I’ve been reluctant to write too much online about Manhattan’s Minetta Creek as it is certainly the least forgotten of the city’s hidden waterways. It flows entirely under the surface these days from source to mouth, but above the surface there are many items that keep its memory alive.
The all-but-invisible Minetta Brook was flowing in the city’s public consciousness nearly as soon as it was buried, appearing in local folklore, books, poems, magazines, and street names. Earlier this week I stumbled on a walking tour of Minetta Street where the guide allowed me to say a few words about its namesake stream.
Where it Flows
On the indispensable 1865 Viele map, Minetta Creek originated at Fifth Avenue and East 21st Street, with another branch flowing from the corner of Sixth Avenue and W. 16th Street. The creek ran through the grounds of Washington Square Park, along Minetta Place and Downing Street to the Hudson River. The wetland to the south of its mouth is Lispenard’s Meadow, where the canal of Canal Street carried the water of Collect Pond into the Hudson. Minetta Creek was covered between 1808 and 1828.
Leaving the guide to speak about its Native, African-American, and literary history, my presentation focused on the Minetta toponyms of today. This includes two streets, three parks, theater, and restaurant.
When the 1811 Commissioners Plan was laid out, Sixth Avenue began its northward march at Minetta Lane. The expansion of the subway system through Greenwich Village in 1930 extended Sixth Avenue towards Tribeca. Along the way, numerous row houses were demolished and the neighborhood was forcibly incorporated into the traffic and transit patterns of Manhattan.
The disruption of the Greenwich Village grid resulted in small parcels on the left side of Sixth Avenue that were deemed too small for development. In the above Municipal Archives photo looking south, the empty lots will be assigned to the Parks Department. The course of the stream would have flowed across Sixth Avenue between Minetta Street and Downing Street.
With support from local civic groups, Minetta Green, Minetta Playground and Minetta Triangle provided a naturalistic element that buffered adjacent apartment buildings from the traffic of Sixth Avenue.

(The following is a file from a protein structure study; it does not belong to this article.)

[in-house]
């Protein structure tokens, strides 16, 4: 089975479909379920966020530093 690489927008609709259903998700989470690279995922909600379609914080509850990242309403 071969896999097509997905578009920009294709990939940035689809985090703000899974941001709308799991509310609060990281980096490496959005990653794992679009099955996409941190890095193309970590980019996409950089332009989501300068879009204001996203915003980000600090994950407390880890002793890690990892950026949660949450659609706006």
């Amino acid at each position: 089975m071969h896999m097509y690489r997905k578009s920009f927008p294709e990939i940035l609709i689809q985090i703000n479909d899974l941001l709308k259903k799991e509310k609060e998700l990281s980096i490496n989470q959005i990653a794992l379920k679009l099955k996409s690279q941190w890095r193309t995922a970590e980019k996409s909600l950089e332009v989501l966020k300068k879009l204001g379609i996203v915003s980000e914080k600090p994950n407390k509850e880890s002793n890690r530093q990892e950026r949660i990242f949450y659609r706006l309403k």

The one-block Minetta Street. is a rare elbow-bend road in Manhattan, along with nearby Gay Street. Its route follows a curve in Minetta Creek. On the left side of this street looking north (upstream) is Minetta Triangle, a .07-acre green space that reclaims the natural scenery that was once here.
A renovation of this tiny park in 1998 brought in bluestone paving with etchings of trout as a reminder of Minetta Creek.
Alongside my usual sources for archival photos, I am grateful to NYC Parks Historic Archives for sharing this November 20, 1935 photo of Minetta Green and Minetta Playground to its left. These two parks opened two days after this photo was taken. On the Sixth Avenue sidewalk are the subway gratings providing ventilation to the West 4th Street station below. This subway line is the successor to the old Sixth Avenue El, which appears in the background. Between 1936 and 1936, the two lines ran in tandem before the old elevated line was demolished.
Minetta Playground has its most recent renovation in 2012, when it received its blue and green climbing equipment. Landscape architect Jon Ernsberger chose the colors and curved forms with Minetta Creek in mind.
Looking west on the two-block Minetta Lane, this street appears to descend a bit towards Minetta Street, indicating where the stream flowed. The valley isn’t so steep anymore, leveled by nearly two centuries of fill. Whenever a street makes a topographical descend then rises, the low point could be the former course of a stream. Prior to the extension of Sixth Avenue into Greenwich Village, there were also Minetta Place and Minetta Court, mapped alleys that branched off the two Minetta streets of today.